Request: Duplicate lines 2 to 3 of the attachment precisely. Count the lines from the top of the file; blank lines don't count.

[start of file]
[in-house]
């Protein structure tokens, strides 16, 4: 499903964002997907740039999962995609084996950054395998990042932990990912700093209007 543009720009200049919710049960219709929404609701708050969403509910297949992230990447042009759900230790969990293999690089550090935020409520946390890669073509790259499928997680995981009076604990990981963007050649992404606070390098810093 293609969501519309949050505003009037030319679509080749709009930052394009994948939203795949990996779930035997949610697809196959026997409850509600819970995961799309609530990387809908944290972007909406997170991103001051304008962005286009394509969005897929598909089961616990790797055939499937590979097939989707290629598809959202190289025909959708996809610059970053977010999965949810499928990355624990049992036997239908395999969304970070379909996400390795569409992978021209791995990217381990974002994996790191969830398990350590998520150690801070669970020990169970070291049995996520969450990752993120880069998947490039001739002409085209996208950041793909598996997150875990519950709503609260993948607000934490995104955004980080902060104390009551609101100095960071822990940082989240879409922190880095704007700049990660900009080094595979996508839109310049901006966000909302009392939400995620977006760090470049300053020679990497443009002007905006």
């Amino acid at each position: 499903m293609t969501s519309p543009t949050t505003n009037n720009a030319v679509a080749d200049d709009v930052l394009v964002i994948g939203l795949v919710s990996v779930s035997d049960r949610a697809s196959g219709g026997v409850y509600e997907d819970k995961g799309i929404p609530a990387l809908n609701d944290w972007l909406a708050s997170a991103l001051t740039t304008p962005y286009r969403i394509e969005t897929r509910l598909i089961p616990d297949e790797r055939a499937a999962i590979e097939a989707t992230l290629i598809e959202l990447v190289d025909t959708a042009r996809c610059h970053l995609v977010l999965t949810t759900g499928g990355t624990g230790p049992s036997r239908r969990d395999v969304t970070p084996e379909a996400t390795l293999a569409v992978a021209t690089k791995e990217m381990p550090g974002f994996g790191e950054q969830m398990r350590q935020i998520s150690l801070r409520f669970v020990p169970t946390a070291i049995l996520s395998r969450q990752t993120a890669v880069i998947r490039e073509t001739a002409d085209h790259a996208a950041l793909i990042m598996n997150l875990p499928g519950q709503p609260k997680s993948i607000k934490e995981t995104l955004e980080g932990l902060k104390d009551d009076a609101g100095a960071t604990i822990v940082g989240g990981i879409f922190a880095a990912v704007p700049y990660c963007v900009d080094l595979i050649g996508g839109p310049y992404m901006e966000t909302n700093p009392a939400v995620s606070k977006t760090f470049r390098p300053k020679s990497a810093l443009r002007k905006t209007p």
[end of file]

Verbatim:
């Protein structure tokens, strides 16, 4: 499903964002997907740039999962995609084996950054395998990042932990990912700093209007 543009720009200049919710049960219709929404609701708050969403509910297949992230990447042009759900230790969990293999690089550090935020409520946390890669073509790259499928997680995981009076604990990981963007050649992404606070390098810093 293609969501519309949050505003009037030319679509080749709009930052394009994948939203795949990996779930035997949610697809196959026997409850509600819970995961799309609530990387809908944290972007909406997170991103001051304008962005286009394509969005897929598909089961616990790797055939499937590979097939989707290629598809959202190289025909959708996809610059970053977010999965949810499928990355624990049992036997239908395999969304970070379909996400390795569409992978021209791995990217381990974002994996790191969830398990350590998520150690801070669970020990169970070291049995996520969450990752993120880069998947490039001739002409085209996208950041793909598996997150875990519950709503609260993948607000934490995104955004980080902060104390009551609101100095960071822990940082989240879409922190880095704007700049990660900009080094595979996508839109310049901006966000909302009392939400995620977006760090470049300053020679990497443009002007905006």
């Amino acid at each position: 499903m293609t969501s519309p543009t949050t505003n009037n720009a030319v679509a080749d200049d709009v930052l394009v964002i994948g939203l795949v919710s990996v779930s035997d049960r949610a697809s196959g219709g026997v409850y509600e997907d819970k995961g799309i929404p609530a990387l809908n609701d944290w972007l909406a708050s997170a991103l001051t740039t304008p962005y286009r969403i394509e969005t897929r509910l598909i089961p616990d297949e790797r055939a499937a999962i590979e097939a989707t992230l290629i598809e959202l990447v190289d025909t959708a042009r996809c610059h970053l995609v977010l999965t949810t759900g499928g990355t624990g230790p049992s036997r239908r969990d395999v969304t970070p084996e379909a996400t390795l293999a569409v992978a021209t690089k791995e990217m381990p550090g974002f994996g790191e950054q969830m398990r350590q935020i998520s150690l801070r409520f669970v020990p169970t946390a070291i049995l996520s395998r969450q990752t993120a890669v880069i998947r490039e073509t001739a002409d085209h790259a996208a950041l793909i990042m598996n997150l875990p499928g519950q709503p609260k997680s993948i607000k934490e995981t995104l955004e980080g932990l902060k104390d009551d009076a609101g100095a960071t604990i822990v940082g989240g990981i879409f922190a880095a990912v704007p700049y990660c963007v900009d080094l595979i050649g996508g839109p310049y992404m901006e966000t909302n700093p009392a939400v995620s606070k977006t760090f470049r390098p300053k020679s990497a810093l443009r002007k905006t209007p």